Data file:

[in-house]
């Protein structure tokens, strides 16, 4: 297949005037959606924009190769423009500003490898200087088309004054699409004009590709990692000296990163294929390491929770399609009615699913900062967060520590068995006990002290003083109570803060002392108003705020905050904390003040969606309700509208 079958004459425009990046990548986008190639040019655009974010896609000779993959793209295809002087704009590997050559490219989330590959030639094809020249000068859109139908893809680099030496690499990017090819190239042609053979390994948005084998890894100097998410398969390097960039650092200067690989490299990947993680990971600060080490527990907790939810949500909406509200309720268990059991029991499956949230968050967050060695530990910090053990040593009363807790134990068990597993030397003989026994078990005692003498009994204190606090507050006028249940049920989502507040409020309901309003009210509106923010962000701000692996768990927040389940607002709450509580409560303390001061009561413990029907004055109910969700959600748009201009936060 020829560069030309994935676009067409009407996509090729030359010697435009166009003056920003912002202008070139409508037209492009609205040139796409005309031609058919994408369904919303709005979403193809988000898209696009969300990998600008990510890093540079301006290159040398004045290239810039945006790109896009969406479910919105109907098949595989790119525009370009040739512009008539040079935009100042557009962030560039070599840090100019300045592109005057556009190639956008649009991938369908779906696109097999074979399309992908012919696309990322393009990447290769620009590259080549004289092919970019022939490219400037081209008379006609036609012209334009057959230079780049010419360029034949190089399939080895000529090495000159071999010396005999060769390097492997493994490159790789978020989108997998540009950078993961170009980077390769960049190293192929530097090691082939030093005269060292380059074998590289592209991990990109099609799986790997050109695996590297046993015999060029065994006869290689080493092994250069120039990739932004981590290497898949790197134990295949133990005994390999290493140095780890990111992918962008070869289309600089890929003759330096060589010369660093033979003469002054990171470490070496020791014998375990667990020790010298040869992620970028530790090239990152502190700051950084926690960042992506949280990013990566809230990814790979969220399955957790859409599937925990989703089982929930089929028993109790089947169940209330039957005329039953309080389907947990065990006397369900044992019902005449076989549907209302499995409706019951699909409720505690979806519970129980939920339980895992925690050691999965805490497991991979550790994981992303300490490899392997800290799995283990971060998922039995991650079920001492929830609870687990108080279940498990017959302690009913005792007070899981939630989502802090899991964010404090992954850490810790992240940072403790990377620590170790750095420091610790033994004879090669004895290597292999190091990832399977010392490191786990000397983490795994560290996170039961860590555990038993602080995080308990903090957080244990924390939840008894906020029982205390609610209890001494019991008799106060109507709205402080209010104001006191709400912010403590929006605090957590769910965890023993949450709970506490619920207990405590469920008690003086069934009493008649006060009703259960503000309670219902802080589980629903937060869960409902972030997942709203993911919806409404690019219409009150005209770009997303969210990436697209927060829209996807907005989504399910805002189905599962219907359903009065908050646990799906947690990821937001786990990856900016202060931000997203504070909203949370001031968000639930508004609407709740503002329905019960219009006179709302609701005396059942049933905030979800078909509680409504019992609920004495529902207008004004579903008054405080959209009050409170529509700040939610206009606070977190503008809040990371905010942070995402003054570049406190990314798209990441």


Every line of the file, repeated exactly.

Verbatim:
[in-house]
């Protein structure tokens, strides 16, 4: 297949005037959606924009190769423009500003490898200087088309004054699409004009590709990692000296990163294929390491929770399609009615699913900062967060520590068995006990002290003083109570803060002392108003705020905050904390003040969606309700509208 079958004459425009990046990548986008190639040019655009974010896609000779993959793209295809002087704009590997050559490219989330590959030639094809020249000068859109139908893809680099030496690499990017090819190239042609053979390994948005084998890894100097998410398969390097960039650092200067690989490299990947993680990971600060080490527990907790939810949500909406509200309720268990059991029991499956949230968050967050060695530990910090053990040593009363807790134990068990597993030397003989026994078990005692003498009994204190606090507050006028249940049920989502507040409020309901309003009210509106923010962000701000692996768990927040389940607002709450509580409560303390001061009561413990029907004055109910969700959600748009201009936060 020829560069030309994935676009067409009407996509090729030359010697435009166009003056920003912002202008070139409508037209492009609205040139796409005309031609058919994408369904919303709005979403193809988000898209696009969300990998600008990510890093540079301006290159040398004045290239810039945006790109896009969406479910919105109907098949595989790119525009370009040739512009008539040079935009100042557009962030560039070599840090100019300045592109005057556009190639956008649009991938369908779906696109097999074979399309992908012919696309990322393009990447290769620009590259080549004289092919970019022939490219400037081209008379006609036609012209334009057959230079780049010419360029034949190089399939080895000529090495000159071999010396005999060769390097492997493994490159790789978020989108997998540009950078993961170009980077390769960049190293192929530097090691082939030093005269060292380059074998590289592209991990990109099609799986790997050109695996590297046993015999060029065994006869290689080493092994250069120039990739932004981590290497898949790197134990295949133990005994390999290493140095780890990111992918962008070869289309600089890929003759330096060589010369660093033979003469002054990171470490070496020791014998375990667990020790010298040869992620970028530790090239990152502190700051950084926690960042992506949280990013990566809230990814790979969220399955957790859409599937925990989703089982929930089929028993109790089947169940209330039957005329039953309080389907947990065990006397369900044992019902005449076989549907209302499995409706019951699909409720505690979806519970129980939920339980895992925690050691999965805490497991991979550790994981992303300490490899392997800290799995283990971060998922039995991650079920001492929830609870687990108080279940498990017959302690009913005792007070899981939630989502802090899991964010404090992954850490810790992240940072403790990377620590170790750095420091610790033994004879090669004895290597292999190091990832399977010392490191786990000397983490795994560290996170039961860590555990038993602080995080308990903090957080244990924390939840008894906020029982205390609610209890001494019991008799106060109507709205402080209010104001006191709400912010403590929006605090957590769910965890023993949450709970506490619920207990405590469920008690003086069934009493008649006060009703259960503000309670219902802080589980629903937060869960409902972030997942709203993911919806409404690019219409009150005209770009997303969210990436697209927060829209996807907005989504399910805002189905599962219907359903009065908050646990799906947690990821937001786990990856900016202060931000997203504070909203949370001031968000639930508004609407709740503002329905019960219009006179709302609701005396059942049933905030979800078909509680409504019992609920004495529902207008004004579903008054405080959209009050409170529509700040939610206009606070977190503008809040990371905010942070995402003054570049406190990314798209990441």